--A cloud service is stable. A major cloud service like Google Drive is not going to disappear overnight. Unless something causes the government to seize all of their servers at once, with no warning, and in a way that would never let you get your data back. That is highly unlikely as of today. So even if Google goes bankrupt, you will be able to see it coming and get your data back from them before the cut off date. Besides, you said this is a backup of a backup. So your original storage place is destroyed, your off-site backup is destroyed, and Google is destroyed utterly with no backups and no way to access that data. All three of those things have to happen at the same time. If all three of those happen on the same day, you will have more to worry about because someone probably dropped the big bombs.

--Someone else takes care of operating the server room. In another response, you wrote: "if I put it on a server now, I have to keep that server going for the next 10 or 20 years." With a cloud based service, that isn't an issue. I don't know why any person(not company) today would bother putting up their own server, except as a hobbyist's exercise. Or unless you are insanely paranoid.

--Access from anywhere. Seriously, if your first two backups are gone and the entire internet is down for more than a day and you need the data immediately, either one or two things will happen. Either people will understand that something very bad happened and they will make allowances for that knowing that you can get the data when the internet is backup. Or they've dropped the bombs and your main concern is radiation poisoning and the hordes of mutant zombies.

--A cloud service has zero to no cost. You get gigabytes of data for free and you said this is under a meg.

Seriously, as a backup to a backup, you have really over thought this. Now if you want to do something as a cool thing to do, that's fine and good and proper. Pick the QR codes or whatever strikes your fancy. But if your concern is availability and future proofing, just stick it on a backup service. Doesn't have to be google. There are four or five top tier online storage companies that aren't going anywhere in the immediate future. And if you happen to pick the wrong horse, just download the file before they go under and pick a different one. Microsoft's live drive actually meets the FERPA standard for data security if that's a concern, but you said it wasn't.

Comment: DBAN (Score 5, Informative) 209

by jd142 (#38151386) Attached to: Ask Slashdot: Data Remanence Solutions?

DBAN, Darik's Boot and Nuke, will wipe a hard drive to any of several government standards. If they are fine with mere software disposal of data, then DBAN is the way to go.

If they insist on physical destruction, I'm sure there are companies in your area that will handle that for you.

Comment: Re:Tabtop momentum building (Score 4, Insightful) 332

by jd142 (#37501978) Attached to: Is ARM Ever Coming To the Desktop?

I'm sorry but.....why? WTF would you want ARM on the desktop? Are you living in a mud hut in Zambundi and don't have any electricity to spare for a desktop?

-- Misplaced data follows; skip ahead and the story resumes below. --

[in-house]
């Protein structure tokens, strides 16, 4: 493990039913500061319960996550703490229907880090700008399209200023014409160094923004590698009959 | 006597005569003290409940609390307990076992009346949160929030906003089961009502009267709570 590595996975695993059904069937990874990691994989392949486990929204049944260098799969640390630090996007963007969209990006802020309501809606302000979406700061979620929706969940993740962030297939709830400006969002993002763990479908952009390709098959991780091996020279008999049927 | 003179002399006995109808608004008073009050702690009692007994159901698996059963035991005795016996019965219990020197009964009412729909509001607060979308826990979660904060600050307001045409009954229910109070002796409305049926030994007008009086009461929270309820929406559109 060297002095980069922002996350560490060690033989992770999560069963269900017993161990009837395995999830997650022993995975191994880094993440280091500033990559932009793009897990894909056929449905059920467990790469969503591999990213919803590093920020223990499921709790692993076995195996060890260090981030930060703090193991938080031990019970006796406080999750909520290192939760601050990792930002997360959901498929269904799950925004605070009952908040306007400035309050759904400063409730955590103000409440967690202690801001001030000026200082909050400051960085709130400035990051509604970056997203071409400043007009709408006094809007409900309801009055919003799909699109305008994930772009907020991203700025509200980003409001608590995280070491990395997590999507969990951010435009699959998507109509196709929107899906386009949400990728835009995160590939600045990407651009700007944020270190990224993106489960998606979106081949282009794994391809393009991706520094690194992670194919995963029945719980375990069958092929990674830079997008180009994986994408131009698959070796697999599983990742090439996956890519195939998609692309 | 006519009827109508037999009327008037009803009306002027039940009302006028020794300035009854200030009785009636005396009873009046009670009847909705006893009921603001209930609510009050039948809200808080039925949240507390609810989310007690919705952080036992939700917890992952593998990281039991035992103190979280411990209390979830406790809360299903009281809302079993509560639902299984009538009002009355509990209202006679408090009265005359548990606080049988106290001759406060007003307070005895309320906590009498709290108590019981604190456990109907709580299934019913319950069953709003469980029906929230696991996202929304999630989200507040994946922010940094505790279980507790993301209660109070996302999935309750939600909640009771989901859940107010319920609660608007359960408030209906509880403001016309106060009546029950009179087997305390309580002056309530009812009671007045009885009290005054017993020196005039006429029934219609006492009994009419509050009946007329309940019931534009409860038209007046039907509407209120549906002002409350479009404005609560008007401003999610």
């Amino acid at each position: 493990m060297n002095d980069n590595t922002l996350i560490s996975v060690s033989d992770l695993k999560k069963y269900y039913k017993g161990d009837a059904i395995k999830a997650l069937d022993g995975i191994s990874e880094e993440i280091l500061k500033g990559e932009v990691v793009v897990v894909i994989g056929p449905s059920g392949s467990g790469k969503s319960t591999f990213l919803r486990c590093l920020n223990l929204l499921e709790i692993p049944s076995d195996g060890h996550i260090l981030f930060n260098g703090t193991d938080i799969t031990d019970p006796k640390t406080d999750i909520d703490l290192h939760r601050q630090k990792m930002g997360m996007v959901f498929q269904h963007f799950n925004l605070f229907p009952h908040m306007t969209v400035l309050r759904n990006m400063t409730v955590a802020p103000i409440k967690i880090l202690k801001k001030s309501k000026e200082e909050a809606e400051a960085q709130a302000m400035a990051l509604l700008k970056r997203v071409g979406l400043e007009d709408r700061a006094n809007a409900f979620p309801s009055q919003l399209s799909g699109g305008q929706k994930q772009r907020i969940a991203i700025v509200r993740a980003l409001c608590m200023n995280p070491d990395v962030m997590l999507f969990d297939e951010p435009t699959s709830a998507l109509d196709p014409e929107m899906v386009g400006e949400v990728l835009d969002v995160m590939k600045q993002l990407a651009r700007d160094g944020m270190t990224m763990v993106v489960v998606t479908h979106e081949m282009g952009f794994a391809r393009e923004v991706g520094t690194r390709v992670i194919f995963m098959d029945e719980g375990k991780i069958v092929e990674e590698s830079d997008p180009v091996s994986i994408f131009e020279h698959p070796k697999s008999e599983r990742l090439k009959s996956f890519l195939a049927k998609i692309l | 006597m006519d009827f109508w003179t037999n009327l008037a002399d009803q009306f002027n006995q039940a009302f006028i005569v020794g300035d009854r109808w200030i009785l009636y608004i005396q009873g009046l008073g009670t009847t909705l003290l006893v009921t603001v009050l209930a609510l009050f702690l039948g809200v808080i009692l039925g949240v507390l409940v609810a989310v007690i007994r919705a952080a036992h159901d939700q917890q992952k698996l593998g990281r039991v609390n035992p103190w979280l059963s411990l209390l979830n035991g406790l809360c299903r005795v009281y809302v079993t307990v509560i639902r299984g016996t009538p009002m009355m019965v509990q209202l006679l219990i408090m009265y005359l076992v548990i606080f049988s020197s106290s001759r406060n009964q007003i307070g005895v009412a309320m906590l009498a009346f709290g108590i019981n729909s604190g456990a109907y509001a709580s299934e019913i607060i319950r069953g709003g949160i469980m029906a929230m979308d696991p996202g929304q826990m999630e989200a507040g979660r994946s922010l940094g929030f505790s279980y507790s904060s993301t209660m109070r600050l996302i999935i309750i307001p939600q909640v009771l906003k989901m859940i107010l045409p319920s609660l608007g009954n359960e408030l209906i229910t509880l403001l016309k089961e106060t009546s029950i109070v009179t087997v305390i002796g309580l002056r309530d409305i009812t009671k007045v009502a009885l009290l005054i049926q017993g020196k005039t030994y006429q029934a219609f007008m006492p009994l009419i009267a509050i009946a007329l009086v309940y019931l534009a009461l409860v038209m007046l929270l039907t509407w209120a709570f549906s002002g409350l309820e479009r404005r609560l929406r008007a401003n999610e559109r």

Lets be honest folks, the big selling point of ARM is how cheap it is on batteries. Well guess what you do NOT need when you are inside? Why that would be a battery! See that plug on the wall right in front of you?

You know, it's just possible some people might want to conserve electricity. Or even shave a couple of bucks off the old electricity bill. Just because you can use a resource, doesn't mean you should. I have running water, but I don't just leave the faucet on all day in case I might want a glass of water.

I don't know, but if you had one of those little portable solar cells, could you just power an arm laptop anywhere?

Comment: Wave (Score 1) 188

by jd142 (#37459526) Attached to: Google+ Enters Open Beta

I know, let's all discuss this on Google Wave! After all, Wave has massive potential for business users, With 19 Educational uses,

Unfortunately, I can't find the uptake numbers for Wave. Of course, just because one product flops doesn't mean the next must too. It's just that one of the reasons Wave probably failed was that it didn't offer people anything they weren't already getting somewhere else and they were too entrenched to change. People who needed real time collaboration already had mature products available to them, Elluminate, Contribute (or whatever it was in 2009), Live Meeting, or even GoTo Meeting. For people who didn't need the collaboration, Wave was an answer to a question no one asked. Even in 2009, Facebook was "good enough" for people.

So what about Google+? Does the minor difference in features warrant changing off facebook? Probably not. Does it offer anything outstandingly new or innovative? Probably not. Are people even more entrenched in their facebook lives now than in 2009? Probably. Add to that the real name policy and the inability to work with non-european names and there's even less reason to move.

Way back at the dawn of time, when Google was just opening its eyes, it was competing with some really big search engines. Remember how big Yahoo used to be? Or AskJeeves? Google didn't bring anything new to the table, but they were able to compete by being better. And switching search engines is much easier than switching social networks. When they competed on the email front, they did it by giving people a ton of storage. When Hotmail was offering storage in the megabytes, Google was offering it in the gigabytes and even Hotmail had to play catchup. People hate to delete emails, and Google let them keep everything for ever and never clean.

The other two big products, maps/earth and image search, weren't really competing against an entrenched alternative. There was mapquest, but even it was new.

So my armchair quarterback position is that G+ will peak very soon then slowly decline until in another year or two we'll be talking about G+'s failure. Which will be right around the time Google announces G++.

It is much easier to suggest solutions when you know nothing about the problem.